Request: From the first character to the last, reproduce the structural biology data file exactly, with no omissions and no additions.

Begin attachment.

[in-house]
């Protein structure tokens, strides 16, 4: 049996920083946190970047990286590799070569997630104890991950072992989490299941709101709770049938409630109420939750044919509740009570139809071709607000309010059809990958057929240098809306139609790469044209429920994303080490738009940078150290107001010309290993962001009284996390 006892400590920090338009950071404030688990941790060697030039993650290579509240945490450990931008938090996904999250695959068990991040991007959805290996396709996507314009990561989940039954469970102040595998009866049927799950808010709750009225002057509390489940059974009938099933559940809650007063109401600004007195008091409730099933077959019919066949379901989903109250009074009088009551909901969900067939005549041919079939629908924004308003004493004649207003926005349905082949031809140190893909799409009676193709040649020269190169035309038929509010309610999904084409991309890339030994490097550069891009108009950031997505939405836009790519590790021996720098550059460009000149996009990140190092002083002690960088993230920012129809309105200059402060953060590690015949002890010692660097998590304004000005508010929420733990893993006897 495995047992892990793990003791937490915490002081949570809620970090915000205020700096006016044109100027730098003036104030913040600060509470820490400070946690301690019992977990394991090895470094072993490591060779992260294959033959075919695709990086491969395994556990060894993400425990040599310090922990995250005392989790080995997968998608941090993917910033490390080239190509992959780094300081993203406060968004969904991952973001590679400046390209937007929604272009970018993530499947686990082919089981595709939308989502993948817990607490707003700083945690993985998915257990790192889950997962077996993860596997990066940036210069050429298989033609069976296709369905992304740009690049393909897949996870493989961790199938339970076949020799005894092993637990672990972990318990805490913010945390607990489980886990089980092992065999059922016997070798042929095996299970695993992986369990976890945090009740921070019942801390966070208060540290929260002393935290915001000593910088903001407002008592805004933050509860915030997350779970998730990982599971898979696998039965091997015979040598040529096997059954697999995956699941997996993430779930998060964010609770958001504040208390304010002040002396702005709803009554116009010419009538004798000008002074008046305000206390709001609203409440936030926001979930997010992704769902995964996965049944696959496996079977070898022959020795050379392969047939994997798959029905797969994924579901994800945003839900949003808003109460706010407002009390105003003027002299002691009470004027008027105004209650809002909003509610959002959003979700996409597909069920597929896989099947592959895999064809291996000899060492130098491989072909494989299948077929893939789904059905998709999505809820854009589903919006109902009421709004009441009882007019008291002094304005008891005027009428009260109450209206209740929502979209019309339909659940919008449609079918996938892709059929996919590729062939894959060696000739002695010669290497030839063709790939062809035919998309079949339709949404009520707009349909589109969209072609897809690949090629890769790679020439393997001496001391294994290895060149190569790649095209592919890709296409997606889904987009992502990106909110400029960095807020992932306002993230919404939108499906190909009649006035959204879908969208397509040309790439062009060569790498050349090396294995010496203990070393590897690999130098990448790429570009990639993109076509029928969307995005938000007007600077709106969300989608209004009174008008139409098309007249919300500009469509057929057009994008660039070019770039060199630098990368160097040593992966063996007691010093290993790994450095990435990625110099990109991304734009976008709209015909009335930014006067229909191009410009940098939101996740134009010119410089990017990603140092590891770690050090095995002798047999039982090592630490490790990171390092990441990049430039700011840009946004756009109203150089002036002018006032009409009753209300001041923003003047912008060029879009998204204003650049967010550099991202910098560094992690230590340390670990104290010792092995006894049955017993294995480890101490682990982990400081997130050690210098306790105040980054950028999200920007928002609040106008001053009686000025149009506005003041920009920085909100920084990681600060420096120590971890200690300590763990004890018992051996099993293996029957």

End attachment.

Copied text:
[in-house]
């Protein structure tokens, strides 16, 4: 049996920083946190970047990286590799070569997630104890991950072992989490299941709101709770049938409630109420939750044919509740009570139809071709607000309010059809990958057929240098809306139609790469044209429920994303080490738009940078150290107001010309290993962001009284996390 006892400590920090338009950071404030688990941790060697030039993650290579509240945490450990931008938090996904999250695959068990991040991007959805290996396709996507314009990561989940039954469970102040595998009866049927799950808010709750009225002057509390489940059974009938099933559940809650007063109401600004007195008091409730099933077959019919066949379901989903109250009074009088009551909901969900067939005549041919079939629908924004308003004493004649207003926005349905082949031809140190893909799409009676193709040649020269190169035309038929509010309610999904084409991309890339030994490097550069891009108009950031997505939405836009790519590790021996720098550059460009000149996009990140190092002083002690960088993230920012129809309105200059402060953060590690015949002890010692660097998590304004000005508010929420733990893993006897 495995047992892990793990003791937490915490002081949570809620970090915000205020700096006016044109100027730098003036104030913040600060509470820490400070946690301690019992977990394991090895470094072993490591060779992260294959033959075919695709990086491969395994556990060894993400425990040599310090922990995250005392989790080995997968998608941090993917910033490390080239190509992959780094300081993203406060968004969904991952973001590679400046390209937007929604272009970018993530499947686990082919089981595709939308989502993948817990607490707003700083945690993985998915257990790192889950997962077996993860596997990066940036210069050429298989033609069976296709369905992304740009690049393909897949996870493989961790199938339970076949020799005894092993637990672990972990318990805490913010945390607990489980886990089980092992065999059922016997070798042929095996299970695993992986369990976890945090009740921070019942801390966070208060540290929260002393935290915001000593910088903001407002008592805004933050509860915030997350779970998730990982599971898979696998039965091997015979040598040529096997059954697999995956699941997996993430779930998060964010609770958001504040208390304010002040002396702005709803009554116009010419009538004798000008002074008046305000206390709001609203409440936030926001979930997010992704769902995964996965049944696959496996079977070898022959020795050379392969047939994997798959029905797969994924579901994800945003839900949003808003109460706010407002009390105003003027002299002691009470004027008027105004209650809002909003509610959002959003979700996409597909069920597929896989099947592959895999064809291996000899060492130098491989072909494989299948077929893939789904059905998709999505809820854009589903919006109902009421709004009441009882007019008291002094304005008891005027009428009260109450209206209740929502979209019309339909659940919008449609079918996938892709059929996919590729062939894959060696000739002695010669290497030839063709790939062809035919998309079949339709949404009520707009349909589109969209072609897809690949090629890769790679020439393997001496001391294994290895060149190569790649095209592919890709296409997606889904987009992502990106909110400029960095807020992932306002993230919404939108499906190909009649006035959204879908969208397509040309790439062009060569790498050349090396294995010496203990070393590897690999130098990448790429570009990639993109076509029928969307995005938000007007600077709106969300989608209004009174008008139409098309007249919300500009469509057929057009994008660039070019770039060199630098990368160097040593992966063996007691010093290993790994450095990435990625110099990109991304734009976008709209015909009335930014006067229909191009410009940098939101996740134009010119410089990017990603140092590891770690050090095995002798047999039982090592630490490790990171390092990441990049430039700011840009946004756009109203150089002036002018006032009409009753209300001041923003003047912008060029879009998204204003650049967010550099991202910098560094992690230590340390670990104290010792092995006894049955017993294995480890101490682990982990400081997130050690210098306790105040980054950028999200920007928002609040106008001053009686000025149009506005003041920009920085909100920084990681600060420096120590971890200690300590763990004890018992051996099993293996029957």